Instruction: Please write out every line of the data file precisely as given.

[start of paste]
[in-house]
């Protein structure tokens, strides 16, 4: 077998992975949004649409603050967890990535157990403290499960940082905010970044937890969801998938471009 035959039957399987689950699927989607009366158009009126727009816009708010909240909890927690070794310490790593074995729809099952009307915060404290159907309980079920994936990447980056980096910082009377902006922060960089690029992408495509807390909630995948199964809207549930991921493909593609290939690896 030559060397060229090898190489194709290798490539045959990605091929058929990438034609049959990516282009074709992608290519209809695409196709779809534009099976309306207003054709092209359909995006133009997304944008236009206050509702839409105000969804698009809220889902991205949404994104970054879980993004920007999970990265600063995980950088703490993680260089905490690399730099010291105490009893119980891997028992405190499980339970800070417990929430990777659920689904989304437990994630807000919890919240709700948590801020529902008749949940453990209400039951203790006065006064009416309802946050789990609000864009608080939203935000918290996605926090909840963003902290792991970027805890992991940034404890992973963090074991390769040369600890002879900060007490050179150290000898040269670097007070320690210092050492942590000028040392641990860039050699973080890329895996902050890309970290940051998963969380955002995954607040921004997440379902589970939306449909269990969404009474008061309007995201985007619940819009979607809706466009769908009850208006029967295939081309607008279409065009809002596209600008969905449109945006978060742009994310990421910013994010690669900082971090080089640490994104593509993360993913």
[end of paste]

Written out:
[in-house]
């Protein structure tokens, strides 16, 4: 077998992975949004649409603050967890990535157990403290499960940082905010970044937890969801998938471009 035959039957399987689950699927989607009366158009009126727009816009708010909240909890927690070794310490790593074995729809099952009307915060404290159907309980079920994936990447980056980096910082009377902006922060960089690029992408495509807390909630995948199964809207549930991921493909593609290939690896 030559060397060229090898190489194709290798490539045959990605091929058929990438034609049959990516282009074709992608290519209809695409196709779809534009099976309306207003054709092209359909995006133009997304944008236009206050509702839409105000969804698009809220889902991205949404994104970054879980993004920007999970990265600063995980950088703490993680260089905490690399730099010291105490009893119980891997028992405190499980339970800070417990929430990777659920689904989304437990994630807000919890919240709700948590801020529902008749949940453990209400039951203790006065006064009416309802946050789990609000864009608080939203935000918290996605926090909840963003902290792991970027805890992991940034404890992973963090074991390769040369600890002879900060007490050179150290000898040269670097007070320690210092050492942590000028040392641990860039050699973080890329895996902050890309970290940051998963969380955002995954607040921004997440379902589970939306449909269990969404009474008061309007995201985007619940819009979607809706466009769908009850208006029967295939081309607008279409065009809002596209600008969905449109945006978060742009994310990421910013994010690669900082971090080089640490994104593509993360993913």